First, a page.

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Taylor Guitars took a big risk by investing in an African sawmill — but according the CEO, it was a great move by the company



Tayor Ebony Project
Taylor cofounder and CEO Bob Taylor.

  • San Diego-based Taylor
    has made a substantial investment in a sawmill in
    Cameroon to provide the innovative company with a sustainable
    supply of an essential wood, ebony.
  • Under co-founder and CEO Bob Taylor’s leadership, the
    company upgraded the sawmill to a high level of
  • Acoustic guitar companies are at the leading edge of
    sustainability in this respect because they use so many exotic
    and monitored woods in their instruments. 
  • This article is part of Business Insider’s ongoing
    series on Better

It’s like something out of a movie: a seasoned entrepreneur and
environmentally conscious CEO decides to buy and transform a
sawmill in Cameroon. 

But if anybody was going to undertake such a daunting project, it
would Bob Taylor, who in 1974 decided that there was room for
another major American guitar manufacturer. His ambition back
then was considered by many to be quixotic at best and foolhardy
at worst.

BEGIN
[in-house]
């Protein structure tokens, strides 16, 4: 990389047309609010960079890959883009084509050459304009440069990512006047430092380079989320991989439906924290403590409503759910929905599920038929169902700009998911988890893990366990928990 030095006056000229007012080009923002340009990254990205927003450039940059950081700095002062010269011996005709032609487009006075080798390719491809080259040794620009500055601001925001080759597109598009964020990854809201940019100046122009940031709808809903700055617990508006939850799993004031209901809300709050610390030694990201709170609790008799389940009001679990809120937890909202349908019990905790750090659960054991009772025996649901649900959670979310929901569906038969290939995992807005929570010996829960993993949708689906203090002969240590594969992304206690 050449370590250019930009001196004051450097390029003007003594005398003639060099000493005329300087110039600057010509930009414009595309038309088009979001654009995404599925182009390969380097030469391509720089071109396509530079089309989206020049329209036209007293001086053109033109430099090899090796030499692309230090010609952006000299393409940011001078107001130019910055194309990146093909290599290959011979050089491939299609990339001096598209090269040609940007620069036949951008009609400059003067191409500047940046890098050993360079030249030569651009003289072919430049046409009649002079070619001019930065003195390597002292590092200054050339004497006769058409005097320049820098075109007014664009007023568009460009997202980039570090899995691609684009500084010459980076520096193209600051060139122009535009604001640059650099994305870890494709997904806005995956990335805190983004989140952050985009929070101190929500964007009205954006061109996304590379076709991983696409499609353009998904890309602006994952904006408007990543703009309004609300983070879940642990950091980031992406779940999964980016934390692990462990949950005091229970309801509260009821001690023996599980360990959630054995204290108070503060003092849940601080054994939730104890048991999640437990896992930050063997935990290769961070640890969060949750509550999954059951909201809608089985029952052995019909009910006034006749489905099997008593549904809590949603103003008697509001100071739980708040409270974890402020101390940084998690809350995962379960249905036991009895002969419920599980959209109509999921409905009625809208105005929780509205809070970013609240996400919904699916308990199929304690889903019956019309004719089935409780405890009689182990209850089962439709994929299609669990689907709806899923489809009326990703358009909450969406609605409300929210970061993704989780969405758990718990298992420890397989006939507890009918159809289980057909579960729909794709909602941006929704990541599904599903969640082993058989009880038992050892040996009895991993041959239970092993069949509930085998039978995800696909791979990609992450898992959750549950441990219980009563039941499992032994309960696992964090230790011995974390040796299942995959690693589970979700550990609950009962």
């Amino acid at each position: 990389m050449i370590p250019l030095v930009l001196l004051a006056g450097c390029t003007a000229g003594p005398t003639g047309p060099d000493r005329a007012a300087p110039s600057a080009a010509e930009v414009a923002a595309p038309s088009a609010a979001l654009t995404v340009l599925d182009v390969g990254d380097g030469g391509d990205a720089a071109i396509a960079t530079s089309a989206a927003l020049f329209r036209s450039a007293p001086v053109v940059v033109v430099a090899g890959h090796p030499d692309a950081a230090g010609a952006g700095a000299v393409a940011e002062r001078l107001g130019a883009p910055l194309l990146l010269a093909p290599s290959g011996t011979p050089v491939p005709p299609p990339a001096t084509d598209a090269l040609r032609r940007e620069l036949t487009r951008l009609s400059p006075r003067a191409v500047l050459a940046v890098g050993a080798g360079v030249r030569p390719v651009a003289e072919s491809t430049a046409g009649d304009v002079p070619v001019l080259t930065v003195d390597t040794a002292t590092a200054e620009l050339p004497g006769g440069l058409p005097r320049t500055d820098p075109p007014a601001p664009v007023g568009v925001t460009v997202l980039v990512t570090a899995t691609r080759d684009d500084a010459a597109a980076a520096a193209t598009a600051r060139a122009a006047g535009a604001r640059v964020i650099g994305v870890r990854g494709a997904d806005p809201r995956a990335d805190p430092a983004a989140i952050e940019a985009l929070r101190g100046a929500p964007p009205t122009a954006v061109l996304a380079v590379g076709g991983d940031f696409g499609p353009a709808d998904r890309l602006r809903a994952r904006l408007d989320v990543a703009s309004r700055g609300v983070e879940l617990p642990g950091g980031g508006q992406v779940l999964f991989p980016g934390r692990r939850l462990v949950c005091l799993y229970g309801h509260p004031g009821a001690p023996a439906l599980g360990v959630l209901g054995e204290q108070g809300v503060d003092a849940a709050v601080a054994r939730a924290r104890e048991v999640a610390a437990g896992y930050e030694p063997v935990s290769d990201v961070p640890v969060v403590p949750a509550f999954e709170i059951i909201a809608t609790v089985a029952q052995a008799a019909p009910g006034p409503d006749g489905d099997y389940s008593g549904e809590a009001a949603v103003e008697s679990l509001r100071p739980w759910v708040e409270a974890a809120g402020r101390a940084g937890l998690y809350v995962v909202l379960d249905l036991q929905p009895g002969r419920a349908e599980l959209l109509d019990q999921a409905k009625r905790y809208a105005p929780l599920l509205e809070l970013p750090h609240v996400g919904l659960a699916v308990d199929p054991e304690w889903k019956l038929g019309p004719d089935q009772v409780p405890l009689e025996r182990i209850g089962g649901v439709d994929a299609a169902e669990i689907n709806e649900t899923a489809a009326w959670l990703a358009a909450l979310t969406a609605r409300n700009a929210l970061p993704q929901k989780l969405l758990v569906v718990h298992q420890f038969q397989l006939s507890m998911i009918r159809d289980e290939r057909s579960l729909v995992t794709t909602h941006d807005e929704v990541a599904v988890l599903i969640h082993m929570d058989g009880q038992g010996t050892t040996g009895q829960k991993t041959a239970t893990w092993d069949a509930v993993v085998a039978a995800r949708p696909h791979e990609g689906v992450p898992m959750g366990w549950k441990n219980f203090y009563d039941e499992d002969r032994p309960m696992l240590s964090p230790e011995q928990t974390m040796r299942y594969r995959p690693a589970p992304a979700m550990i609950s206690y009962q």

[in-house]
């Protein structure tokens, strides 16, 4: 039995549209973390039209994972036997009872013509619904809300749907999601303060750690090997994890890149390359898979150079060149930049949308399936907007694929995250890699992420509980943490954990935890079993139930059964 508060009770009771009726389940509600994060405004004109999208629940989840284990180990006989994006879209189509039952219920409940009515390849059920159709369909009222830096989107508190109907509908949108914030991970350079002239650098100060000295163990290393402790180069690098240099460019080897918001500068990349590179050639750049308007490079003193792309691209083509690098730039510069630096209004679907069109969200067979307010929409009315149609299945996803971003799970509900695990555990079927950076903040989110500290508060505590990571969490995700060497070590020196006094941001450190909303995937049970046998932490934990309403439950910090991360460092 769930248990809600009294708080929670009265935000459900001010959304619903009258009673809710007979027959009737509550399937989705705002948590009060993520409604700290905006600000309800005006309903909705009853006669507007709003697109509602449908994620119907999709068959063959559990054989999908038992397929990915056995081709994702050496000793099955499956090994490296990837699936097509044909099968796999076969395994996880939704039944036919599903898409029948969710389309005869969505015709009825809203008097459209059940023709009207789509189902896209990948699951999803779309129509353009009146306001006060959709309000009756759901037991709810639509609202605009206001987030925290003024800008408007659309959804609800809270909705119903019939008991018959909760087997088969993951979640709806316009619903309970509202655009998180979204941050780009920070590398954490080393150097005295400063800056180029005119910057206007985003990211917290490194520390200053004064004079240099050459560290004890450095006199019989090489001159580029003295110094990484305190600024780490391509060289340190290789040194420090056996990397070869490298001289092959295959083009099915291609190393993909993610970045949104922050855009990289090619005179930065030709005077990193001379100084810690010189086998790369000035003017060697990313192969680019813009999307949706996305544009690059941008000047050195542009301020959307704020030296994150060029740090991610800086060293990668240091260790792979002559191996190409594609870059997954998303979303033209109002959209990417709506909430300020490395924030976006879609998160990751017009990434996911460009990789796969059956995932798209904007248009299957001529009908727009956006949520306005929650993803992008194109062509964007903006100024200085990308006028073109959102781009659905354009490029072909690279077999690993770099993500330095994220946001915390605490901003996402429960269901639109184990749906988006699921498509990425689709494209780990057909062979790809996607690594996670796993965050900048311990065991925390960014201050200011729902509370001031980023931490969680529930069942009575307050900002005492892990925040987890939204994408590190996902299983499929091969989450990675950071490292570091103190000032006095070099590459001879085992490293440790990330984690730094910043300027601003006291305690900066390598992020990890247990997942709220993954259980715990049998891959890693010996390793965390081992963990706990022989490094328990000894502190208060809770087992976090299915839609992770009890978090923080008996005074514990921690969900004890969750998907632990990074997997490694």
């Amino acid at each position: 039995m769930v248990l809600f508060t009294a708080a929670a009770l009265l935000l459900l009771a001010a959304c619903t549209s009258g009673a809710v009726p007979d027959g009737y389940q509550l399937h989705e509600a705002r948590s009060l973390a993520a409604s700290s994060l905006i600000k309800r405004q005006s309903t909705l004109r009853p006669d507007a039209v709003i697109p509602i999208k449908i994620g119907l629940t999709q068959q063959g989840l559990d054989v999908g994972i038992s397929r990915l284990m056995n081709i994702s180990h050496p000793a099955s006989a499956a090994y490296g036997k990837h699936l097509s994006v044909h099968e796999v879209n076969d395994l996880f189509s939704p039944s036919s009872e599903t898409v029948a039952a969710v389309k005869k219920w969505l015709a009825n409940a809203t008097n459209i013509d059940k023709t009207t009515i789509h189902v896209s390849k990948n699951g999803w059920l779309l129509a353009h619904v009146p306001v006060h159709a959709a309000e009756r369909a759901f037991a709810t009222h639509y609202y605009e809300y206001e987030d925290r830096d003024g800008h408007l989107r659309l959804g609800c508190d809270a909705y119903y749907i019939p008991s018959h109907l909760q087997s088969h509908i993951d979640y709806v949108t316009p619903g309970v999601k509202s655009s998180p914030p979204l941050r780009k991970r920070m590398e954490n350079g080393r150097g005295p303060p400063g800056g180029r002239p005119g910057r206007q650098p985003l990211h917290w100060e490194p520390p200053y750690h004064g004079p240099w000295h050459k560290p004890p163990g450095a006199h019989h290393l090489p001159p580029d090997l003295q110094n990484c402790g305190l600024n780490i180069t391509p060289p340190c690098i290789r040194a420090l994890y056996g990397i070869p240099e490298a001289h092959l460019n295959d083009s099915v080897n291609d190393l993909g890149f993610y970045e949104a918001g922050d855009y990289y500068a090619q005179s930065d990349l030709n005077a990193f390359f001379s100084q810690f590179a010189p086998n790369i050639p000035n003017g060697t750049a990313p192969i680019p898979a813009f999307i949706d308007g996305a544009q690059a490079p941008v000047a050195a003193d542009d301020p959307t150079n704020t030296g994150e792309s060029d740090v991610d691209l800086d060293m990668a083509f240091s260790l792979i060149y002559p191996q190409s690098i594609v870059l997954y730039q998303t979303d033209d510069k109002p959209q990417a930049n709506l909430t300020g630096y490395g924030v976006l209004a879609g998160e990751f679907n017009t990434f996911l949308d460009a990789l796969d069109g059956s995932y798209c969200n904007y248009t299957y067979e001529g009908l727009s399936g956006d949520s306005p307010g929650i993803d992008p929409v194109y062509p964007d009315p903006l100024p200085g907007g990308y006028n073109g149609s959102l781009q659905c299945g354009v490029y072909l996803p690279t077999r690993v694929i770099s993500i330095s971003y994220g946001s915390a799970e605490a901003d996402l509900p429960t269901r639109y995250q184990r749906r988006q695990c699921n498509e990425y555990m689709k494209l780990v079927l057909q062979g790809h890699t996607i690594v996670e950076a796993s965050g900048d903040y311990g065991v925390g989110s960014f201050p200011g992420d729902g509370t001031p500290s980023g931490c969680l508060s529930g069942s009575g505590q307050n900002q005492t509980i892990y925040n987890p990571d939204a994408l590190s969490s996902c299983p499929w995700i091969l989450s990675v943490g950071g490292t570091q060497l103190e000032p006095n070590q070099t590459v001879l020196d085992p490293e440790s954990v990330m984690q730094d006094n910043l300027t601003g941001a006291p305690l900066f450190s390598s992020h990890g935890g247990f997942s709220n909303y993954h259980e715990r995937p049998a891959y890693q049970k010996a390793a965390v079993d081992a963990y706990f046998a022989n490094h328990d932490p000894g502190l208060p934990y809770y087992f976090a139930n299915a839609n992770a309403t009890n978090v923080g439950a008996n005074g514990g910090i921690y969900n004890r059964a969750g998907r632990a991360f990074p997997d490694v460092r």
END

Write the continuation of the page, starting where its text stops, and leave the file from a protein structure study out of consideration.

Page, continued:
The American high-end acoustic guitar scene has long been
dominated by two companies: Pennsylvania-based C.F. Martin &
Co.; and Tennessee’s Gibson. Other US-based guitar brands came
and went, rose and fell. Names such as Guild and Ovation. But
until San Diego’s Taylor Guitars came on the scene, it was a
two-horse race.

For several decades now, Taylor has been the third and youngest
pony. Lacking Martin’s pre-Civil War legacy and Gibson’s iconic
and eye-catching designs, the company has
made its mark with innovation
. Among professional musicians,
Taylor’s reputation is stupendous.

Taylor Review
Taylor’s master guitar maker, Andy


Like all makers of expensive, high-end acoustic guitars (Taylor
also sells cheaper instruments), the company is up against a
fundamental constraint when it comes to raw materials. The
long-ago established Lacey Act prohibits the trade of endangered
natural materials, including exotic woods. Gibson ran afoul of
the law a few years ago. 

In Taylor’s case, the critical wood is ebony, sourced from the